Tonka walks nicely next to me with a halter and a lead line. Horses are trained to do this with corrections – if a horse gets too far ahead, the handler tugs on the line, if the horse balks, he is slapped on his side or his head is yanked. If a horse gets too full of himself, a more severe halter might be used, or a chain is threaded across the nose. None of this is necessarily horrible. In the hands of a good trainer, corrections are quick, and a horse learns to walk placidly, and without fear, next to his handler.
However, I aim for something better than that. I want Tonka to walk next to me because he chooses to. I want him to pay attention to me. I want him to walk next to my shoulder, a foot away, looking forward and content to be where he is. I can get this behavior from Tonka without a single correction or even a no. I do this with clicker training.
A clicker is a small noise maker. Press down with your finger, and it makes a distinct click. I use this sound to tell Tonka exactly when he is doing what I want. Tonka knows that a reward will follow. (In his case, it is a carrot coin, but rewards can vary. However, a reward must always follow the click.) Clicker training allows me to communicate very clearly with Tonka. I start with a well-defined end goal, then think through what the first thing is that is needed to get there, and then what’s after that. For example, if my goal is to get Tonka to come when called, at the beginning of training this I’m not going to wait to reward him until he is galloping across a field towards me. The first click comes when he looks at me, then a step, then another. This sounds slow, but actually, because I am communicating precisely and building on each success, the training goes quickly.
So, back to the walking off-lead work. My goal is for Tonka to walk on my right side, matching my pace, without the use of a lead line. I decided that I would tell him to do this with a visual cue of my left hand tapping on my right shoulder, and an oral cue of “let’s go.”
I set him up for success by doing this on the track that circles the pastures. Right now, with snow on the ground, there’s no distraction of grass to eat. There’s one stretch that is a spooky place, so I don’t work him there. I’ll wait to drop the line at that corner only when he is 100% elsewhere.
At the first session of teaching this off-lead work (similar to off-leash work with dogs) I clicked and rewarded for just a step. Then three. Soon I could space out the clicks, and In short order, Tonka was walking at my shoulder for a half-minute up the track.
I keep the carrots in a bag around my waist. Tonka never gets a treat just because I love him, (even though I do) because horses believe that all behavior is correlated to other behavior. If a horse nudges you once and gets a treat, the next time he sees you that nudge will be a shove. Training goes both ways, and happens whether you mean it to or not. Treats without reason lead to pushy horses. Horses are powerful animals. I never reward for anything (no matter how cute) that can turn into dangerous behavior. A nuzzle of the treat bag can easily turn into getting slammed with a horse head. If, during training, your horse “mugs” you, revise your training protocol! In the context of off-lead work, Tonka gets rewarded only when he is looking forward.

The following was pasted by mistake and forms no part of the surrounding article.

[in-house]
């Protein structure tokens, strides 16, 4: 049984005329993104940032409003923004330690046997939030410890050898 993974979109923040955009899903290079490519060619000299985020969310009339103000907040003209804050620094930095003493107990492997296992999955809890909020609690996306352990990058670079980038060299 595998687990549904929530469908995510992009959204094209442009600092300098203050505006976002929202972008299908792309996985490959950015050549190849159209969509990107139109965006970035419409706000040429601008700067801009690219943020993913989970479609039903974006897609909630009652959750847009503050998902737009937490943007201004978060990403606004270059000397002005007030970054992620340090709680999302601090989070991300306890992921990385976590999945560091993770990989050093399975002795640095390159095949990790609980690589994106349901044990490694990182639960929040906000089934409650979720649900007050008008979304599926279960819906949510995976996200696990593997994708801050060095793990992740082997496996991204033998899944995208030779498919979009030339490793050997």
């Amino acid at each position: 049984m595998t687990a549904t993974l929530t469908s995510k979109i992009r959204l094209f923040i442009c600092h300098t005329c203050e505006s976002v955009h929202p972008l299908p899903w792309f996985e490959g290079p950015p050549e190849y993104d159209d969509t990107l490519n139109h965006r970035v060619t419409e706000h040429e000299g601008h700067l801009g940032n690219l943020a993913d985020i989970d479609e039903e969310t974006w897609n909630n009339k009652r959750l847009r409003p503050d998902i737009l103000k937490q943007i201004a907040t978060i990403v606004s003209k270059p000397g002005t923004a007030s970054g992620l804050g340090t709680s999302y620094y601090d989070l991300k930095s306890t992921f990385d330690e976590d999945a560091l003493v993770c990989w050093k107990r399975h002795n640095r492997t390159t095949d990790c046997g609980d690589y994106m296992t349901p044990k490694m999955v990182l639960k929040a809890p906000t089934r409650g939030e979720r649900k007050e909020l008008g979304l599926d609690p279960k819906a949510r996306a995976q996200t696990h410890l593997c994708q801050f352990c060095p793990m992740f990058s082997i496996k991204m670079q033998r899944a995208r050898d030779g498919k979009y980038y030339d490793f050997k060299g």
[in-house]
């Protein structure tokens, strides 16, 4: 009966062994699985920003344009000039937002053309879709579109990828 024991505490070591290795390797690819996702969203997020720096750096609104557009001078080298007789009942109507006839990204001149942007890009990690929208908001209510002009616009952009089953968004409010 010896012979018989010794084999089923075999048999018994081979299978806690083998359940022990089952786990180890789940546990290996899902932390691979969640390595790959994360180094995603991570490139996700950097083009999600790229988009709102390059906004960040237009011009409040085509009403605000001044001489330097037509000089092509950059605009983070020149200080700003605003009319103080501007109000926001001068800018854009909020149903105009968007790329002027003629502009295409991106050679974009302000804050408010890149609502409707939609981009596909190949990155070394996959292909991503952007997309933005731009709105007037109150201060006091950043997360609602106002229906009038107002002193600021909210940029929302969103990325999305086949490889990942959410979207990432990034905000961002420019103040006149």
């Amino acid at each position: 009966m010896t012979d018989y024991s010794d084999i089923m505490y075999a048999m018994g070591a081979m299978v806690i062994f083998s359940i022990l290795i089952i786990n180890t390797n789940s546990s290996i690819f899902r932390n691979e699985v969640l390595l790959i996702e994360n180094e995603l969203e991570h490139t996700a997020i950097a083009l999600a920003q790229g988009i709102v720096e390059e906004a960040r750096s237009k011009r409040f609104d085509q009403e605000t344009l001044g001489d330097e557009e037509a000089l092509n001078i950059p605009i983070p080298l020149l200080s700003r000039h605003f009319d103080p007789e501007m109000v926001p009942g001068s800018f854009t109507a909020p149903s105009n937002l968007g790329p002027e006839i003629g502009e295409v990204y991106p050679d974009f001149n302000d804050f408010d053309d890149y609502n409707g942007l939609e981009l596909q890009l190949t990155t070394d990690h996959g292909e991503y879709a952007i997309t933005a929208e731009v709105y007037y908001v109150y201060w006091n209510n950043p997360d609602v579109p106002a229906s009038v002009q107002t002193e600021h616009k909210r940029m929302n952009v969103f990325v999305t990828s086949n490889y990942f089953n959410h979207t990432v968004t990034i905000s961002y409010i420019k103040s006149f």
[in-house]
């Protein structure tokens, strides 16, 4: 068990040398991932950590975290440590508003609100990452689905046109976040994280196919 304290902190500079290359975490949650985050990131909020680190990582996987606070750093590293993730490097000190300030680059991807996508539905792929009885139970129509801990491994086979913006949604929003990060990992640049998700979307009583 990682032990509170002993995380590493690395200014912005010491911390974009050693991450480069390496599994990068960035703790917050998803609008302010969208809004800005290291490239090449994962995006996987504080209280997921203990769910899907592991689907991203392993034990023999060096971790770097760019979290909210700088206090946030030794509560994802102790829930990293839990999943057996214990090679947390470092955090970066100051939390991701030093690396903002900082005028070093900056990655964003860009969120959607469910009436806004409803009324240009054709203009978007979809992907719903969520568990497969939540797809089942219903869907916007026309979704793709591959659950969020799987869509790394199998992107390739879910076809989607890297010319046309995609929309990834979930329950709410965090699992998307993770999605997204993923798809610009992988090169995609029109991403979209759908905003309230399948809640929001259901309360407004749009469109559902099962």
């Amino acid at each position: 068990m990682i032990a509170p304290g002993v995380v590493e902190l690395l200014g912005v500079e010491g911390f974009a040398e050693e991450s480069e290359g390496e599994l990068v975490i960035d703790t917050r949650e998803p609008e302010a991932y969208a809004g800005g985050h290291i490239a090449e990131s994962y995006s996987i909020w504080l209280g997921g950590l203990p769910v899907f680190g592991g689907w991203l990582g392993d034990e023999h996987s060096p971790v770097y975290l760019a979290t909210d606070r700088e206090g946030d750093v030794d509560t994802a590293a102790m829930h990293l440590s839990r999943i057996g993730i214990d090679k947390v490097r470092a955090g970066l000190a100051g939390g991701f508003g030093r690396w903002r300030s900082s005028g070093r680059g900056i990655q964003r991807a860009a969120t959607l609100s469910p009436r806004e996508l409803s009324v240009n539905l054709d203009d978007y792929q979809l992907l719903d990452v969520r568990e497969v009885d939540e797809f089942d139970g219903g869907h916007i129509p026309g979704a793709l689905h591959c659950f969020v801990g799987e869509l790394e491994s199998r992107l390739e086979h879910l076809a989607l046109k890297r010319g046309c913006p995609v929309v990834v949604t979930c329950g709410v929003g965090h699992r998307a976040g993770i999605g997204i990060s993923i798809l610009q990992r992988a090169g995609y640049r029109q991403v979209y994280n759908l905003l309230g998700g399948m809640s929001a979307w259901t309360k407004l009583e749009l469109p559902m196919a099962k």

Horses thrive on relationships and interaction. Everything they do in a herd has a cause and effect. Humans can be so confusing for horses because so much of what we do doesn’t appear to correlate with anything that they’re communicating to us. But, this clicker stuff (when done right, and sadly it’s done very badly by some), is quite clear to them. Also, horses like to have a say in things. From Tonka’s perspective, he’s telling me what to do. “I put my nose here and step here and you give me a carrot. Hah! Look what I can get you to do!” Horses don’t like to be coerced, either. If Tonka doesn’t walk perfectly next to me, if he swings his head to look at something, or if he lags behind, nothing happens. Nothing. No tug. No shouting.
I wait. He thinks about things. He goes back into position, and the moment he does so he hears a click. Then he gets his reward (If you reward without the click, you lose the precise communication. By the time you hand over the carrot, the horse has already done something else.)
I’ve been doing this training for a week, and have done only six sessions, each one lasting less than fifteen minutes. Tonka is now walking freely next to me, and slows down or speeds up according to my pace. If I back up, so does he, to keep his head at my shoulder. This sort of training makes the horse happy. I don’t think I’m anthropomorphizing here. I can see it in Tonka’s relaxed posture, in his forward ears, and in how he is engaged with me without any worry in his eyes.
Horses are hyper-aware of their bodies and the world around them. Tonka has come to learn that I’ll respond to his body language sanely, and that what he does matters to me. As he learns to trust me, I learn to trust him – that he will think and pay attention to me. This sort of training is gratifying to both of us, and should reap rewards in the future when we’re on the trail. Tonka will trust that if I ask him to do something (cross a bridge, or ford a stream, or walk by a scary boulder), that I’m listening to his concerns, and he’ll believe me when I say that it’s okay to go on.
For now, the trails are too icy to ride, but we have a lot of things to work on, Tonka and I. I’m beginning to see how gentle and thoughtful my gelding is. I also see a glimmer of a sense of humor in how he responds to training. That’s another thing about clicker training – the full personality can come out when the lines of communication are open.